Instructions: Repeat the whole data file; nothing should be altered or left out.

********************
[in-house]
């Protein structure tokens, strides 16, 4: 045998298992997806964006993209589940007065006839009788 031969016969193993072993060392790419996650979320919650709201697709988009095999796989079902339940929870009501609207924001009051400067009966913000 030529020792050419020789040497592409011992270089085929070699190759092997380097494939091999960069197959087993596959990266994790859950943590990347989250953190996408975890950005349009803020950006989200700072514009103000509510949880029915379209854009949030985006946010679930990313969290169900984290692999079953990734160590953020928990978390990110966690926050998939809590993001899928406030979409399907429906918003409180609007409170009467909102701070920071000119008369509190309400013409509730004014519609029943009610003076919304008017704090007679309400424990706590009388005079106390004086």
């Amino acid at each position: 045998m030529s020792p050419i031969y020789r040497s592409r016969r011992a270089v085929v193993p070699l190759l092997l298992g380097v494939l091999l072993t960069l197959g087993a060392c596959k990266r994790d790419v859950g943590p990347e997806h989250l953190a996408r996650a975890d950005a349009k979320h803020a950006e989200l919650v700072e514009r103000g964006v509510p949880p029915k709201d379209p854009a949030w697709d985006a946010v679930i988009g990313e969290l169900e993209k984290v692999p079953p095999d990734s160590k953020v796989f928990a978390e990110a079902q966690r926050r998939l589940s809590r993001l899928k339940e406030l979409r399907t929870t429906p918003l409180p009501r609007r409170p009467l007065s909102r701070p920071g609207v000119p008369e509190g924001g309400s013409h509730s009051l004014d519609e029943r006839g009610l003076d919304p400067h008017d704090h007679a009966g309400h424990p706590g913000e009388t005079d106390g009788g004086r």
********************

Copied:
[in-house]
């Protein structure tokens, strides 16, 4: 045998298992997806964006993209589940007065006839009788 031969016969193993072993060392790419996650979320919650709201697709988009095999796989079902339940929870009501609207924001009051400067009966913000 030529020792050419020789040497592409011992270089085929070699190759092997380097494939091999960069197959087993596959990266994790859950943590990347989250953190996408975890950005349009803020950006989200700072514009103000509510949880029915379209854009949030985006946010679930990313969290169900984290692999079953990734160590953020928990978390990110966690926050998939809590993001899928406030979409399907429906918003409180609007409170009467909102701070920071000119008369509190309400013409509730004014519609029943009610003076919304008017704090007679309400424990706590009388005079106390004086």
């Amino acid at each position: 045998m030529s020792p050419i031969y020789r040497s592409r016969r011992a270089v085929v193993p070699l190759l092997l298992g380097v494939l091999l072993t960069l197959g087993a060392c596959k990266r994790d790419v859950g943590p990347e997806h989250l953190a996408r996650a975890d950005a349009k979320h803020a950006e989200l919650v700072e514009r103000g964006v509510p949880p029915k709201d379209p854009a949030w697709d985006a946010v679930i988009g990313e969290l169900e993209k984290v692999p079953p095999d990734s160590k953020v796989f928990a978390e990110a079902q966690r926050r998939l589940s809590r993001l899928k339940e406030l979409r399907t929870t429906p918003l409180p009501r609007r409170p009467l007065s909102r701070p920071g609207v000119p008369e509190g924001g309400s013409h509730s009051l004014d519609e029943r006839g009610l003076d919304p400067h008017d704090h007679a009966g309400h424990p706590g913000e009388t005079d106390g009788g004086r």